This ternary alloy was commonly used in the late Bronze age. Aside from improving the workability of the alloy, lead was often used as a filler material due to it being cheaper and more readily available than other alloy metals. Analysis confirmed that an iron-rich layer covered the head of both statuettes.

In both statuettes, the corrosion patinas possess the same chemical elements. These elements are mainly sodium, titanium, calcium, and iron. Elemental composition varies according to the position on the statuette’s body, and each composition zone contains the same concentration variants. This has led the authors to conclude that both statuettes had a common burial site.

The thickness of the protective layer on the heads varied from 40-70 μm. This varied depending on the location analyzed. Analysis also suggested that the presence of iron caused a deeper level of corrosion. One sample was in a better state of conservation than the other, with reduced corrosion levels in one sample indicating the influence of previous cleaning efforts.

The authors have concluded that the protective layer on the heads of the bronze Nuragic statuettes may have a number of explanations, with one likely explanation being for aesthetic appeal. The use of this layer may have produced a chromatic effect.

The lack of this specific corrosion on other areas of the statuette’s body further confirms the hypothesis that this iron coating was specifically used on the head. Furthermore, as iron fusing technology was not developed properly in the Early Iron Age in Sardinia, this further confirms that the layer was most likely used as a decorative one, possibly made of iron-rich paint.

Simulated spectra superimposed to the measured one: sample #783, (A) head (B) and chest.

Simulated spectra superimposed to the measured one: sample #783, (A) head (B) and chest. Image Credit: Brunetti, A et al., Materials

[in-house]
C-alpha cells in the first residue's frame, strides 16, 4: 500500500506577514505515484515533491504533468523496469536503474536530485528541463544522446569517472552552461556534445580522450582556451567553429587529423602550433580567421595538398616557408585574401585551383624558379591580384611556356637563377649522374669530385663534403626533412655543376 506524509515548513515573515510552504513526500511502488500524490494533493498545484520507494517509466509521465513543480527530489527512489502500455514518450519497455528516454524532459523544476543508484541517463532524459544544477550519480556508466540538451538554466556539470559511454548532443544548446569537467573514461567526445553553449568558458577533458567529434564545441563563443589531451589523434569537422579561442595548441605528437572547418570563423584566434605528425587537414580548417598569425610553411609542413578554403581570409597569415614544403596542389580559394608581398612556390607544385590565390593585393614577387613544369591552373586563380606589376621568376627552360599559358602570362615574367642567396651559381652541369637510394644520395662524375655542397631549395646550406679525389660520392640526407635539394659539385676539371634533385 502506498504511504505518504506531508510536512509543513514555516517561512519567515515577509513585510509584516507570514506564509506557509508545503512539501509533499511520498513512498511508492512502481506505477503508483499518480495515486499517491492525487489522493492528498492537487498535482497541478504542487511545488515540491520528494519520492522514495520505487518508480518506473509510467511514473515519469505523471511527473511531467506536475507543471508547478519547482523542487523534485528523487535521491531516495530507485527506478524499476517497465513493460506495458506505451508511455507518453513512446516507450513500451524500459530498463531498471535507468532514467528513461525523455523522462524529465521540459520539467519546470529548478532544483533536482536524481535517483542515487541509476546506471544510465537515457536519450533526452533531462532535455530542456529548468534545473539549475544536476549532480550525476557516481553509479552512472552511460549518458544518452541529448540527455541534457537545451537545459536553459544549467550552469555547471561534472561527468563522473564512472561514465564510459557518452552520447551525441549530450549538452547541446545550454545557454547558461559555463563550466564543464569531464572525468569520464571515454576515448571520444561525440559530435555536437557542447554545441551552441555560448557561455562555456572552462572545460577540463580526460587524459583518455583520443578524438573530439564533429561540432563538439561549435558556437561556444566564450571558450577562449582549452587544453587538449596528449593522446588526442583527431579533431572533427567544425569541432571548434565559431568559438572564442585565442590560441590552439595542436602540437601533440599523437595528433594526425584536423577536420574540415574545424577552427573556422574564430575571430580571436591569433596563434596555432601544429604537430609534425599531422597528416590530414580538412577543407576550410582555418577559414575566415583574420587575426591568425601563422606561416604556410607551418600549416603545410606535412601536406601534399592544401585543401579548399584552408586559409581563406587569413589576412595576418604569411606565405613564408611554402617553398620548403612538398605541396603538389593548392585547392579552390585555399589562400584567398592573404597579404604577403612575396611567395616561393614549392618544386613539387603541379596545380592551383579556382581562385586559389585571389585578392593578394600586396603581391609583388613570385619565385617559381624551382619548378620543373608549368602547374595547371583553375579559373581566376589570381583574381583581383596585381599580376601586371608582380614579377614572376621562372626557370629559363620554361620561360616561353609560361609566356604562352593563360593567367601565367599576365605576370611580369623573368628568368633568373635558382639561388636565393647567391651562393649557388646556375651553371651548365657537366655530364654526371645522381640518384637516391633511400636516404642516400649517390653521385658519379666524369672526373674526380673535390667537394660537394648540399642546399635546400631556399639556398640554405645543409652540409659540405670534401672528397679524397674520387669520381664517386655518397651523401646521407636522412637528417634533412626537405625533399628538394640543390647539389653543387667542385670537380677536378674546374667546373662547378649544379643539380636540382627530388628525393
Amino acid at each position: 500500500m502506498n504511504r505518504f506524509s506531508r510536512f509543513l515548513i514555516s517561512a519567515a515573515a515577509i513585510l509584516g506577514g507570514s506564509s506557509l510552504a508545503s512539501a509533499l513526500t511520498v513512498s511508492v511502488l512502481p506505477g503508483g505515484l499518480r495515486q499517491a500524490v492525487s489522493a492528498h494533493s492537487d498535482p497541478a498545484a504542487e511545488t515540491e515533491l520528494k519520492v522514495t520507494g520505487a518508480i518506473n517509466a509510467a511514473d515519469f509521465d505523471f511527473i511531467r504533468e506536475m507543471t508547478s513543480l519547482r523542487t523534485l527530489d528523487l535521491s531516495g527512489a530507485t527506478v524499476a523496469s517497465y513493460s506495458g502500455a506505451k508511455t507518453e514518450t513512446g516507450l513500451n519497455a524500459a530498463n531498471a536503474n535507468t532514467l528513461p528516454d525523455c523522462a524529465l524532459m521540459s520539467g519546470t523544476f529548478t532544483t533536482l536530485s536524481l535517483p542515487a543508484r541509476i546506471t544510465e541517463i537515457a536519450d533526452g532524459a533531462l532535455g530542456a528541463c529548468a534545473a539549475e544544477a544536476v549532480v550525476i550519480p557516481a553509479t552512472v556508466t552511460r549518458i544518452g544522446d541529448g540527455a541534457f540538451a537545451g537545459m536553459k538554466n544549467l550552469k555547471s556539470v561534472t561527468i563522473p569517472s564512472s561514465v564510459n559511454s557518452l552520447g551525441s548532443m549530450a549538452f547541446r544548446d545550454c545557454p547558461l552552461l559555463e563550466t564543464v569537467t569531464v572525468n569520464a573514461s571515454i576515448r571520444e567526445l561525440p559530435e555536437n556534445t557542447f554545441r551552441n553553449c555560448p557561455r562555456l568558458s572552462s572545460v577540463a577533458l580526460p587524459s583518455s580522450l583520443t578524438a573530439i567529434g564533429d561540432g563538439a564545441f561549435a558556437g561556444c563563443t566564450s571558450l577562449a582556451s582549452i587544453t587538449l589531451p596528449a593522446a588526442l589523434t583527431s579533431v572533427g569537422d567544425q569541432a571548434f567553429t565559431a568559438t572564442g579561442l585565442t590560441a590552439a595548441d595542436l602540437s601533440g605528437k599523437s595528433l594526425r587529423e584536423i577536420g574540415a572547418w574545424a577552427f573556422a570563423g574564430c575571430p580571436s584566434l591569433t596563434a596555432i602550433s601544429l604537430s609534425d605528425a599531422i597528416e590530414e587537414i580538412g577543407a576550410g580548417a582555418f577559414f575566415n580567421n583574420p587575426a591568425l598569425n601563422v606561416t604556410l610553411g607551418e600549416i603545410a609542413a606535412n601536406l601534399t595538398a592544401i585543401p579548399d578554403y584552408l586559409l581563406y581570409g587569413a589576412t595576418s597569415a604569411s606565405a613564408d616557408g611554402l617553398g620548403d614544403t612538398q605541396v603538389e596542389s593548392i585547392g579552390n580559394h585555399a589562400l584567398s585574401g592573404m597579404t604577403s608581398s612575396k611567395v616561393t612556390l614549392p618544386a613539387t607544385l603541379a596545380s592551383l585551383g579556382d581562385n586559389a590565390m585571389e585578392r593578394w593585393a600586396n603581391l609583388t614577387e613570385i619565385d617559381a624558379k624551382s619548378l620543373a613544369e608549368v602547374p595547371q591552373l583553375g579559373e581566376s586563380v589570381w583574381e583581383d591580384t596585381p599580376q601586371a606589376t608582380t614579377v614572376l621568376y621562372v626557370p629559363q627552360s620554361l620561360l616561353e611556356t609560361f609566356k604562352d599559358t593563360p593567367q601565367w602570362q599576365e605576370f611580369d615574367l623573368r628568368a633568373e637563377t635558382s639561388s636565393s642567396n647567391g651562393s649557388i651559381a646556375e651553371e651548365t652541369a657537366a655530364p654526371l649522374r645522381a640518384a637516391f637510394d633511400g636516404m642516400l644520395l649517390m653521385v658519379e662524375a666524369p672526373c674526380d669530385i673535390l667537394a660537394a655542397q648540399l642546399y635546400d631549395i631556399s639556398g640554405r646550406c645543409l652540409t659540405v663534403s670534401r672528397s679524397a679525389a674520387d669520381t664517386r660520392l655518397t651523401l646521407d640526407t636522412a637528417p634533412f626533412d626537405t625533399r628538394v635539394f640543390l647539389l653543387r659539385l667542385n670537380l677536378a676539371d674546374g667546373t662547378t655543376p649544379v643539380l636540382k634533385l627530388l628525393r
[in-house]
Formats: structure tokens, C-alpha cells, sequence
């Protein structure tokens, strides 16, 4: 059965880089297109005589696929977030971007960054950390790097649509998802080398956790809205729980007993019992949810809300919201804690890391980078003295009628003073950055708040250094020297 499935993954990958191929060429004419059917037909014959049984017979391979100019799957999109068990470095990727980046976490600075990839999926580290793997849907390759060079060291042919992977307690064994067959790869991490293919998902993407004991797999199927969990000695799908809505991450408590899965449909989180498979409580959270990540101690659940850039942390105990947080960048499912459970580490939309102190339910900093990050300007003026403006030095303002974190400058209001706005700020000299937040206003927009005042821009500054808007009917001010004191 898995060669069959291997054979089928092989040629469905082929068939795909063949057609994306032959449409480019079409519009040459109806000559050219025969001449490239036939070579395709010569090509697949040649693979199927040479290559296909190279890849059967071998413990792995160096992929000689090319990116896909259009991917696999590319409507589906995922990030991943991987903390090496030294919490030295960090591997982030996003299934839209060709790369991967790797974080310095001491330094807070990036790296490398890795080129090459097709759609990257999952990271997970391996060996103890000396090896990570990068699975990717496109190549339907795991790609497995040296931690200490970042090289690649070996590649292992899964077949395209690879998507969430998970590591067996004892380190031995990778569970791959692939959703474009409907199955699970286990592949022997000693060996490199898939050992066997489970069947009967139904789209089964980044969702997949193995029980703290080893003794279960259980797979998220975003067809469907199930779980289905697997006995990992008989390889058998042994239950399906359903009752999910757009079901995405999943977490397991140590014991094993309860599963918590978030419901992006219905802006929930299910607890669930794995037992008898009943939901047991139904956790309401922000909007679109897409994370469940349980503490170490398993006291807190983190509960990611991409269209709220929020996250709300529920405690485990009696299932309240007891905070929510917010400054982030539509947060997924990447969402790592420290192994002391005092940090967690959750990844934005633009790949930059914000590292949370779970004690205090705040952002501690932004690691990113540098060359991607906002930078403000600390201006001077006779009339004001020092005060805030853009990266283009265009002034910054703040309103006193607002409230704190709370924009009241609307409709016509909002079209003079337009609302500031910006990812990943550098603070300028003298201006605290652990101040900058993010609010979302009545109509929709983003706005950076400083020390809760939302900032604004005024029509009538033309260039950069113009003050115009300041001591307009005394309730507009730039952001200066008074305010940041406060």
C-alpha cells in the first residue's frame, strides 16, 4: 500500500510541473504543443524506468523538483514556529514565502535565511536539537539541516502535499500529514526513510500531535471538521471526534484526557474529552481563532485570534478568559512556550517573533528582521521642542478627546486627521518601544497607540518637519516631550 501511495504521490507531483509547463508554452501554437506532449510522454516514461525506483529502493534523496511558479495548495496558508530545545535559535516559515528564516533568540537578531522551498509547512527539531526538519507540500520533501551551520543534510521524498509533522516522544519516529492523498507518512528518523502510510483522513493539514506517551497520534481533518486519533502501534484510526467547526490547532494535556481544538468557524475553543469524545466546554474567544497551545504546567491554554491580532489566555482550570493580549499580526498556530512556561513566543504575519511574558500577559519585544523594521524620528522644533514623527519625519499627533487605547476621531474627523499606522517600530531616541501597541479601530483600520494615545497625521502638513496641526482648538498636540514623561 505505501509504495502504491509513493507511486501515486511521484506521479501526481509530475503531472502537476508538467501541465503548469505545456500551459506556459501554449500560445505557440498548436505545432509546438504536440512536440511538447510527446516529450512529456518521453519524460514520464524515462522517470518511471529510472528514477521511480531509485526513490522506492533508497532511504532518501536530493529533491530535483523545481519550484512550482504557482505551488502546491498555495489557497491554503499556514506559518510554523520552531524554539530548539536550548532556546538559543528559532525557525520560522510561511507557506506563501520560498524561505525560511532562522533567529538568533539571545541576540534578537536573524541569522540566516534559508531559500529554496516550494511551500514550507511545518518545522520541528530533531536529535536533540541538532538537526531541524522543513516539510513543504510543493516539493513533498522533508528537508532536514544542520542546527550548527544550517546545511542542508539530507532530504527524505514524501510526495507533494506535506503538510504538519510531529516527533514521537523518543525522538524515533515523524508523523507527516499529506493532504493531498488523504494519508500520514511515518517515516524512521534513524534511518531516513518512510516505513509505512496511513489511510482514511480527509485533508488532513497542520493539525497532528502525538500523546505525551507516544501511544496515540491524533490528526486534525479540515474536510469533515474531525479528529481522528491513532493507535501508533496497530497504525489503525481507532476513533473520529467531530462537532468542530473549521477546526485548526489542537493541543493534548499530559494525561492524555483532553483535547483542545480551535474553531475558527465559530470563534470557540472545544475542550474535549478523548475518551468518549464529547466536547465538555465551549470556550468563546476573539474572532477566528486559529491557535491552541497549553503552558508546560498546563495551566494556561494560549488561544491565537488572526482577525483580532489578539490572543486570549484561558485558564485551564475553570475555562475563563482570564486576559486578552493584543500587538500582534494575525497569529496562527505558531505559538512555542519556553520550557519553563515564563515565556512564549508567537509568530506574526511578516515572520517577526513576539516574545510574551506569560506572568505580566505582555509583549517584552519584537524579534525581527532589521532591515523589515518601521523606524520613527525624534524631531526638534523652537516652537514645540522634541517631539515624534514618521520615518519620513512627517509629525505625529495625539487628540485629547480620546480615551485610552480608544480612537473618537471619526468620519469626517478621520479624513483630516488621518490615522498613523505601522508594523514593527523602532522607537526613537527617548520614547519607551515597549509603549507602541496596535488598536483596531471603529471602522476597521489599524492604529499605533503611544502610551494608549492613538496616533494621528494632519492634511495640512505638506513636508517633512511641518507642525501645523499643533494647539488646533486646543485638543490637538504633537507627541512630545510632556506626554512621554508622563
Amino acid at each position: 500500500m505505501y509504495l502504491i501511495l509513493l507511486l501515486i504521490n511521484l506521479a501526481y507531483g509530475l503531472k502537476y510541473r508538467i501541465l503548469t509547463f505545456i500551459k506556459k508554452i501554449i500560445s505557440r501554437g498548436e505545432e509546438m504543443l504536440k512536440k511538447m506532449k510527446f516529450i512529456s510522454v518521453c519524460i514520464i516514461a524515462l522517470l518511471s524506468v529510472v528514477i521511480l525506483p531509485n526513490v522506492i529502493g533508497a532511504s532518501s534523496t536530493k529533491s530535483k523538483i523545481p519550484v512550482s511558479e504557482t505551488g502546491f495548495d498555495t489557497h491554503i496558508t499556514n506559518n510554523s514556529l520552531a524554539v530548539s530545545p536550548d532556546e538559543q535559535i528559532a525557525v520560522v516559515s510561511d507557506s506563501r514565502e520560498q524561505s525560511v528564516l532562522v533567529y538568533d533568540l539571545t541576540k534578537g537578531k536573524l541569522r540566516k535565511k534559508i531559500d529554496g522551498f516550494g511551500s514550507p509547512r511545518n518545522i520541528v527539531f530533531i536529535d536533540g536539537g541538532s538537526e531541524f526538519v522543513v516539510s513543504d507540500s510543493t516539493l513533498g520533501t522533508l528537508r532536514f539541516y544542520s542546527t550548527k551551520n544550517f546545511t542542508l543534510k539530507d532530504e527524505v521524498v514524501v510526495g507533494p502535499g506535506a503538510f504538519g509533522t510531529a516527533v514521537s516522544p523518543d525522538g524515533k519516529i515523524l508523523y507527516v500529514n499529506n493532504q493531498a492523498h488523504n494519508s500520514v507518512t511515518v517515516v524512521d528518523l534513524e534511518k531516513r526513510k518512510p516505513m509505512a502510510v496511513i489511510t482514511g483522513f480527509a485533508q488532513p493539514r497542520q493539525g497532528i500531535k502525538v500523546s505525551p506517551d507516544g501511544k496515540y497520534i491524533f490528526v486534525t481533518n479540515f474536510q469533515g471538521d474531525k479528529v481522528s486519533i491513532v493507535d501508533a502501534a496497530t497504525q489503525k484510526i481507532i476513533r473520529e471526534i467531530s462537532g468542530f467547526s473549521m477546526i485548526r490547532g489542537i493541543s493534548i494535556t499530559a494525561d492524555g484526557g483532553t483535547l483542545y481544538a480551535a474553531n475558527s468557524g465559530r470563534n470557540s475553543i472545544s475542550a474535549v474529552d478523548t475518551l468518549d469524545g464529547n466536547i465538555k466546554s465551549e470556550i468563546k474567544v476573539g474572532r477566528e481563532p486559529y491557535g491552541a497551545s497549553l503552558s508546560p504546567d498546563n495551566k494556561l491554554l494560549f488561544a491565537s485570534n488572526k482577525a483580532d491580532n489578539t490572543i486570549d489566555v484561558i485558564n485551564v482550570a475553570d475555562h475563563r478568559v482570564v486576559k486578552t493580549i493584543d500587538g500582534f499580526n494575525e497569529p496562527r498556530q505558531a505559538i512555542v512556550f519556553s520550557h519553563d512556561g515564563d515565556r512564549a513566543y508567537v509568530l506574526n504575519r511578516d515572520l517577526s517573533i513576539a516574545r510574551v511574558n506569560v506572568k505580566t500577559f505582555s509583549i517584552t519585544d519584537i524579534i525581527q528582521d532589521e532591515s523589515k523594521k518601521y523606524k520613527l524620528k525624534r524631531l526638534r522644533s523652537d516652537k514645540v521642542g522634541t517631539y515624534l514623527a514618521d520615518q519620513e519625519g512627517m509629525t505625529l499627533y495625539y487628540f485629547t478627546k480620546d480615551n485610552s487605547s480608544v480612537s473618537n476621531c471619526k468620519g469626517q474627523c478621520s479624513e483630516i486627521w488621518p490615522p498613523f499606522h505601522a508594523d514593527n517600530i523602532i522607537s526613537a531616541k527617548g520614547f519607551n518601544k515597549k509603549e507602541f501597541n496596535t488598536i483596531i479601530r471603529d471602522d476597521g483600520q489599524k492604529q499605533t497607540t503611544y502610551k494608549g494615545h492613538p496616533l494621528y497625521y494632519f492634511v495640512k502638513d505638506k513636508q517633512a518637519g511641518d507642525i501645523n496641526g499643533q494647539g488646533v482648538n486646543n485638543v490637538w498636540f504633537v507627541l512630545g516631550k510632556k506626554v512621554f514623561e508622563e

In Conclusion

The use of a multi-analytical approach in the study has shed new light on the artisanship from this poorly understood Bronze and Iron Age Mediterranean culture from Sardinia. The results indicate the use of iron-rich coatings on the head of the statuettes, probably as a decorative layer to enhance their aesthetic appeal.

The authors have stated that further, comprehensive analysis on these statuettes will be needed using other techniques such as neutron imaging techniques. Furthermore, the search for other statuettes from the Nuragic period which display this peculiarity will help to build a more complete picture of Nuragic artisanship.

Further Reading

Brunetti, A et al. (2022) The Strange Case of the Nuragic Offerers Bronze Statuettes: A Multi-Analytical Study Materials 15(12) 4174 [online] mdpi.com. Available at: https://www.mdpi.com/1996-1944/15/12/4174

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Reginald Davey

Written by

Reginald Davey

Reg Davey is a freelance copywriter and editor based in Nottingham in the United Kingdom. Writing for News Medical represents the coming together of various interests and fields he has been interested and involved in over the years, including Microbiology, Biomedical Sciences, and Environmental Science.